Transition in Your DC Fall Wardrobe with the Help of Custom Closet Design

Closet America's Custom Walk-ins Make Seasonal Wardrobe Shifts Easy

This has been an unusual fall, for sure, with temperatures in the 80-degree range even into mid-October for most of the DC area. I’m definitely not complaining, but now that we’re finally starting to see a drop in temperature, it’s the perfect time to make the switch to a fall/winter wardrobe.

This is a time of year that people like me (i.e., people with too many clothes) tend to dread. There are so many storage totes and clothes hangers to shuffle around. But with a few tips and the right closet design, switching your seasonal wardrobe can be relatively painless.

Include a Wardrobe Lift in Your Walk-in

Switching out items on your closet’s upper hanging rods tends to be the worst part of a seasonal wardrobe transition, but if you’re using a wardrobe lift, it can actually be pretty quick. You get an easy-to-grab handle that helps stabilize the rod once it’s pulled down, and loading and unloading only takes a minute or two (and you don’t have to use a step stool). I especially recommend wardrobe lifts for people who might be a little on the short side but still want to take full advantage of upper wall space.

Your Shelves Can Be Moved

People often forget about this, but if you’re using a Closet America system, you more than likely have adjustable shelves. These can be moved up or down to accommodate a changing wardrobe. Fall clothing is generally a little bulky, especially items like sweatshirts and chunky sweaters. Adjustable shelving allows you to still fit everything once it’s folded.

Move Those Heavy Pieces Out

Do you normally store very bulky items, like heavy winter coats or furs, in your bedroom walk-in? These take up a lot of room and tend to make your closet less visually appealing by swallowing up everything they’re stored next to. Consider moving these pieces to other closets (the front hall, the mudroom, or even just a spare guest closet) so that your walk-in is easier to navigate.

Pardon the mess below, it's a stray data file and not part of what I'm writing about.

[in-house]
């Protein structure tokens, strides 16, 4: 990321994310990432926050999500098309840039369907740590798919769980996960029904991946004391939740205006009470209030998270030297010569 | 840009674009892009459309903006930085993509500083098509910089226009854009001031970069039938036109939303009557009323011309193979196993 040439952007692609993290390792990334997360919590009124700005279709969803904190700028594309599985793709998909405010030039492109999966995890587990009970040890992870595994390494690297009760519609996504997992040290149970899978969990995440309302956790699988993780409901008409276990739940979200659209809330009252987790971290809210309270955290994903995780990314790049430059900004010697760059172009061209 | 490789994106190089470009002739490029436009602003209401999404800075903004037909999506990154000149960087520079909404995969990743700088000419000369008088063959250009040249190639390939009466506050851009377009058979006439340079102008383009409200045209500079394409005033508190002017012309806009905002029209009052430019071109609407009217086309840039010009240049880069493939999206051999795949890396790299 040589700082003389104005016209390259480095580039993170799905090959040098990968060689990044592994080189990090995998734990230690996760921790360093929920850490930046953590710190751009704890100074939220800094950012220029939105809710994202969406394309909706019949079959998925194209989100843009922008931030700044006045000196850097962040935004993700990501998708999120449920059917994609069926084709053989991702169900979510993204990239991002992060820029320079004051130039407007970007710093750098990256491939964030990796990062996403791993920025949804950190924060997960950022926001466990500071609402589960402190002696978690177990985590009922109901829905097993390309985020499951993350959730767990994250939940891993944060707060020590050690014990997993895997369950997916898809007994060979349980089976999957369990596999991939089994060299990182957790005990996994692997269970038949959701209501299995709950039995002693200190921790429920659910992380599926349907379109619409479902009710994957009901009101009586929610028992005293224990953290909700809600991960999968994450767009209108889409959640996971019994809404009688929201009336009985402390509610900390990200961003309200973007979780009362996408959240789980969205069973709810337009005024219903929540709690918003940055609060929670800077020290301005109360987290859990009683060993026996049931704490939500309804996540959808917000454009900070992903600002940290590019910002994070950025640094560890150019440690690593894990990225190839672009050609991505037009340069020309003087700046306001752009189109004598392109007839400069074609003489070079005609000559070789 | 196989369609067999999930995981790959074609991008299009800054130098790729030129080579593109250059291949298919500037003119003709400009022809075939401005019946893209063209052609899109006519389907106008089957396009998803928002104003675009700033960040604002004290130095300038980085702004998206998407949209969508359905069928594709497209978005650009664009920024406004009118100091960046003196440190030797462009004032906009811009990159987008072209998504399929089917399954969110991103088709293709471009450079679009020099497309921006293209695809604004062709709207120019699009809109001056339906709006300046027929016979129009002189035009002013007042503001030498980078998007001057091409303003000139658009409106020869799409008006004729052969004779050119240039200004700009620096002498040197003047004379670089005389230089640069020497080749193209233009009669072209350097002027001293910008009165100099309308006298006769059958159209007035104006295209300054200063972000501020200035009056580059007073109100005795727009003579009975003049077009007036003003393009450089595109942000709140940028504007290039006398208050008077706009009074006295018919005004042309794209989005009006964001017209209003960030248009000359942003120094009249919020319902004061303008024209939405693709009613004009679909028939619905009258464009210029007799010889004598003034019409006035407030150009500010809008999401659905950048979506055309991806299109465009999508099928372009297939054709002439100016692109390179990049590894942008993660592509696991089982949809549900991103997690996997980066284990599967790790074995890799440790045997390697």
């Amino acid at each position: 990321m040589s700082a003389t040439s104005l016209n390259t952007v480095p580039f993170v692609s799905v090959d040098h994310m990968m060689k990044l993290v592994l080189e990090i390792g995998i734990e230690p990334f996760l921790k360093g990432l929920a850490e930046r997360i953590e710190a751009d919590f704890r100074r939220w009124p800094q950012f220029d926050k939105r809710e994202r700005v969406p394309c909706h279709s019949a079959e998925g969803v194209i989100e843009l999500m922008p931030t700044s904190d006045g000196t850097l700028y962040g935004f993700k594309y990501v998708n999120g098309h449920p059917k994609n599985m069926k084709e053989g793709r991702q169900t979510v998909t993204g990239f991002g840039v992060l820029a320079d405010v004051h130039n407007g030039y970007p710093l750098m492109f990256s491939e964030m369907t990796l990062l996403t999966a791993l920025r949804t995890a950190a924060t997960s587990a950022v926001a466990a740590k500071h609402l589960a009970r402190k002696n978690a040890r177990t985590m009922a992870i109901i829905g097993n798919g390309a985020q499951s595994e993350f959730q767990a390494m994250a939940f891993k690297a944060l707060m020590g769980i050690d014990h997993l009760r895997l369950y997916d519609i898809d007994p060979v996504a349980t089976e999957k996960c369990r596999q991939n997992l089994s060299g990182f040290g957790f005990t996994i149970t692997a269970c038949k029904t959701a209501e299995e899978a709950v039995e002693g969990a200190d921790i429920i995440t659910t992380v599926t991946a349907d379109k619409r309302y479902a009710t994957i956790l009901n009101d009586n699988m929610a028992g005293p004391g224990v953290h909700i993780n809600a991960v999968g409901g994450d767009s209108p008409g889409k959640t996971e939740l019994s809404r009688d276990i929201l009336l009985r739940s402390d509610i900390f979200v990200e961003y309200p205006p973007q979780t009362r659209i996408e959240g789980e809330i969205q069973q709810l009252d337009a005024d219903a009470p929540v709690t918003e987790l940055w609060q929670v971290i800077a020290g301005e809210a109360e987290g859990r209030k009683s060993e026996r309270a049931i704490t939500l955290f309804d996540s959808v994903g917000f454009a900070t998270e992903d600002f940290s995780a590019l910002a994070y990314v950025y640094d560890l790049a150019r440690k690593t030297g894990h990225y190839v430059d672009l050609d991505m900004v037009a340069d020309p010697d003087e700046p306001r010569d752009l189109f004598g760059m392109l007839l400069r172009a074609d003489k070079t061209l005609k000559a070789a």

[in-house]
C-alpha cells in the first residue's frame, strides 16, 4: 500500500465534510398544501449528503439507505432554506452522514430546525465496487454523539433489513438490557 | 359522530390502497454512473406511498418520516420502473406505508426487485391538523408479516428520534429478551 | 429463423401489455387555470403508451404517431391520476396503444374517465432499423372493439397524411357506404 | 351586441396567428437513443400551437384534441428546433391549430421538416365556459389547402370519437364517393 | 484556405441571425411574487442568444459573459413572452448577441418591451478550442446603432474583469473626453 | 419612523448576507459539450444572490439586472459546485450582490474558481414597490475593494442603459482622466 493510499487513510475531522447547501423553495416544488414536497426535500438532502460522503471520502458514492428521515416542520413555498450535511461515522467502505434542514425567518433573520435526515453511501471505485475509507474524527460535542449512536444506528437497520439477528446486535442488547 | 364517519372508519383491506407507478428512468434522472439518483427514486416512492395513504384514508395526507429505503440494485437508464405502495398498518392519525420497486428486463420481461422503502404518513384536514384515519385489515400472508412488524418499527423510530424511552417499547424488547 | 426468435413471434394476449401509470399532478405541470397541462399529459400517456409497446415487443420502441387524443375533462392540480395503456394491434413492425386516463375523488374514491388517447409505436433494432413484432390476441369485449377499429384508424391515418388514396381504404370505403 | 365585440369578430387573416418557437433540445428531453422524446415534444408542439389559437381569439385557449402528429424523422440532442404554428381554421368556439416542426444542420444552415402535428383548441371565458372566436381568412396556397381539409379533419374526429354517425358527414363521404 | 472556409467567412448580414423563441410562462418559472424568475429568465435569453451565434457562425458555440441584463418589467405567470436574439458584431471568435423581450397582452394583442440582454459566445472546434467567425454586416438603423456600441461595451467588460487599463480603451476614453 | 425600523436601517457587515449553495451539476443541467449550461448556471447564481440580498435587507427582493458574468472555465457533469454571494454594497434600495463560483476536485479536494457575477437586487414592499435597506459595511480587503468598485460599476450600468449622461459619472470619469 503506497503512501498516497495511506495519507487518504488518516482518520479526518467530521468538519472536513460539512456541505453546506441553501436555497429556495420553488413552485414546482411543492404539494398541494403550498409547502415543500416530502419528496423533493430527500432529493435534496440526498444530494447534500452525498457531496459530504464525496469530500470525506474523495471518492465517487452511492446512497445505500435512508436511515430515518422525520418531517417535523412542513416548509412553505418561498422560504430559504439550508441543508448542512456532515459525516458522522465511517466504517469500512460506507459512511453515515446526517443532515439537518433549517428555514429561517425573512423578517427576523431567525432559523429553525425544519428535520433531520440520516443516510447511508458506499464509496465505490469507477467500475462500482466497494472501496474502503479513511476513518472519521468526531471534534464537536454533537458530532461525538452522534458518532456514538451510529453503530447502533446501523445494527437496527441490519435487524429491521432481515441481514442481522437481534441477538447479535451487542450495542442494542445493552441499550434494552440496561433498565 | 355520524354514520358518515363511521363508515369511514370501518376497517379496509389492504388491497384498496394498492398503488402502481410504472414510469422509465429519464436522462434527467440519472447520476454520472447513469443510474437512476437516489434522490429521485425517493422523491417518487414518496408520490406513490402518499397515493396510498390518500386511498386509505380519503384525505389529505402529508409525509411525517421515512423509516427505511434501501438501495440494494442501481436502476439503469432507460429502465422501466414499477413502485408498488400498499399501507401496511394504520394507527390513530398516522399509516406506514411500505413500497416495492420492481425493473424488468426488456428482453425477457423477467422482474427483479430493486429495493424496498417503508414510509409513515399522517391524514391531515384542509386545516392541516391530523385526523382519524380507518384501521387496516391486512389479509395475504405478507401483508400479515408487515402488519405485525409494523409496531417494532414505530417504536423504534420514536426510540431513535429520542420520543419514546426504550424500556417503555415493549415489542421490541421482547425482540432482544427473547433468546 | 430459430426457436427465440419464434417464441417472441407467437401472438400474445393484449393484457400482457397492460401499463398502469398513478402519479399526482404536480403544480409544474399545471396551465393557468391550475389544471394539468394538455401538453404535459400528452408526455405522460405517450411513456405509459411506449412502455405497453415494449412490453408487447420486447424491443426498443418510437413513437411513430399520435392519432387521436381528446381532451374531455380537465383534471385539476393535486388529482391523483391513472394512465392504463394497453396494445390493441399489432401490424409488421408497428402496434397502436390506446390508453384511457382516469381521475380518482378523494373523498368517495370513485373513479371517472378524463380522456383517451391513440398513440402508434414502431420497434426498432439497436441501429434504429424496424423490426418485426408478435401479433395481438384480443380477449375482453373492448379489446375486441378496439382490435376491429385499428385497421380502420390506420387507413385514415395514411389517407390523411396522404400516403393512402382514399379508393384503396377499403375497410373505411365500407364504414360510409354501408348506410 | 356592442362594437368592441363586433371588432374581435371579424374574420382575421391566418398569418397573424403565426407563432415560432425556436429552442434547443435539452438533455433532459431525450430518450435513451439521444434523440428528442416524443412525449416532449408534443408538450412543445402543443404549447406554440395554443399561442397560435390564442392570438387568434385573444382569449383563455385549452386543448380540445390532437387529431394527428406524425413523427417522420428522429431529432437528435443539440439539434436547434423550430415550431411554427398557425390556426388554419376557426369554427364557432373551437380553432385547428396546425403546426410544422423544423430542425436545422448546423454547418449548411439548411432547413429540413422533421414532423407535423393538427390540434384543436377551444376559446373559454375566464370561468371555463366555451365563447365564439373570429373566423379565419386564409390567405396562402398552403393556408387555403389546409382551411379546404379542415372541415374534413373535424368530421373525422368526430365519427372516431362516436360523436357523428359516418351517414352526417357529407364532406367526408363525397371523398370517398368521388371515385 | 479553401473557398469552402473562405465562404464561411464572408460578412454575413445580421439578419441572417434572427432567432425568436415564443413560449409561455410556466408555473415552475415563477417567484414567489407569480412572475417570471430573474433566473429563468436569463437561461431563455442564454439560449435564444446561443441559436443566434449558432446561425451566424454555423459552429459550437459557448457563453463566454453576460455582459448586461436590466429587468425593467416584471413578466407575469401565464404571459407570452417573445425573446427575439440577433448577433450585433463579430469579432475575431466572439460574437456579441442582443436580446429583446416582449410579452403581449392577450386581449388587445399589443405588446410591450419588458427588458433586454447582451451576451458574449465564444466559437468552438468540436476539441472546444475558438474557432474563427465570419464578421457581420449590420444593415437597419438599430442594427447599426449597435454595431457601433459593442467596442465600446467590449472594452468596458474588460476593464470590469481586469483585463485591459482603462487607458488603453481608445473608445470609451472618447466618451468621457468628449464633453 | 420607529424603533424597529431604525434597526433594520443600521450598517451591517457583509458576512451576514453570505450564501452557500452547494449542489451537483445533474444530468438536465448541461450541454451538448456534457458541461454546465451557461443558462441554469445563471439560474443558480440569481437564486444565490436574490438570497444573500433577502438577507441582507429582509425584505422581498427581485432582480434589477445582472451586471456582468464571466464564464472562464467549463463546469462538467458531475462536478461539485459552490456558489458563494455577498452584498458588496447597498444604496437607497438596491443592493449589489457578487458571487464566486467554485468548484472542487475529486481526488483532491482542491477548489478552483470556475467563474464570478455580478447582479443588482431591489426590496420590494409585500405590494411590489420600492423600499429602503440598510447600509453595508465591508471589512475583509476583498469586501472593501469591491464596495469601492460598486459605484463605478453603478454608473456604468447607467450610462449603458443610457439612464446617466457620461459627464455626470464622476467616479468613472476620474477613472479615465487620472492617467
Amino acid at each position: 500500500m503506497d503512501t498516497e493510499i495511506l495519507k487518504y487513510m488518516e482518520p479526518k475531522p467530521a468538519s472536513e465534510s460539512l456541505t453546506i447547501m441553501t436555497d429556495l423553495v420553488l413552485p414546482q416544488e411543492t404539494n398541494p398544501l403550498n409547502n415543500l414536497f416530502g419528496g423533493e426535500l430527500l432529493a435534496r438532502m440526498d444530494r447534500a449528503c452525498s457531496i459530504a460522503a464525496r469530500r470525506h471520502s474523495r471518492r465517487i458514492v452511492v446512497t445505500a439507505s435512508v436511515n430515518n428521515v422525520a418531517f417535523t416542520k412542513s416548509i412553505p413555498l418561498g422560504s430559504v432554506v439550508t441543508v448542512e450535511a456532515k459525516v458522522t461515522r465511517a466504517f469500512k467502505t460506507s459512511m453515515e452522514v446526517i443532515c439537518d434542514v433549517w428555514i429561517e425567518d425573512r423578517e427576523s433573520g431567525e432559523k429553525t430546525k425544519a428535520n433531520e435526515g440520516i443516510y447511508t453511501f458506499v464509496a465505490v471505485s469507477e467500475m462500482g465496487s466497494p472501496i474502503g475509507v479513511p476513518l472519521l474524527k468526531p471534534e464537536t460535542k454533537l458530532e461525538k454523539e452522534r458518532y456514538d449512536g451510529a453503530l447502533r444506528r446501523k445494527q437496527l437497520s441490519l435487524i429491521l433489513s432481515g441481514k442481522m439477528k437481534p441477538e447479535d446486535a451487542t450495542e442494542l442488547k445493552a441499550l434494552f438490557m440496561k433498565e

If you have no choice and must keep these coats in your main closet, that’s totally fine. Just make sure you store them on a lower hanging rod rather than up high. Closets tend to feel more cluttered when heavier pieces are toward the top. And if you just want to keep a go-to coat for daily wear in your closet, consider adding a valet rod.

Get Creative with Boot Storage

Things like thin tank tops and short-sleeved casual tees probably won’t get much use in the fall. If you normally fold these items and keep them in drawers, think about repurposing the drawers for your boots now that cool weather has arrived. Deep drawers can often accommodate 2–3 pairs of tall boots, assuming that you lay one boot on top of the other in opposite directions. By placing them in drawers, you’ll get them off the floor and still be able to easily see your options.

Invest in a Rolling Rack

Chances are, you’re probably storing your off-season clothing in an entirely separate area of your home. And while I’m all for healthy living, you probably don’t want your wardrobe transition to feel like a marathon. A rolling rack can be your best friend in this situation, allowing you to transfer all your clothing onto it so that you can roll it straight to the renovated guest closet (or any other spot) that you’re using for storage.

If you have a slightly roomier home in an area like Kent or Logan Circle and need to move clothes to a location on a different floor, it might be worth your time to purchase a second rack. They typically fold down for easy storage and won’t take up much room.

I know it’s a lot of work, but as you’re making the switch, think about how much easier it will be to browse through your slimmed-down closet. If you’re lucky, you’ll only have to make the transition a few times a year, and with a custom closet, the process will hopefully go so smoothly that you’ll already be excited for spring cherry blossoms. We’d love to set up a free consultation to get you started.

 

 

Lead image credit: Flickr user Anthony Quintano (CC BY 2.0)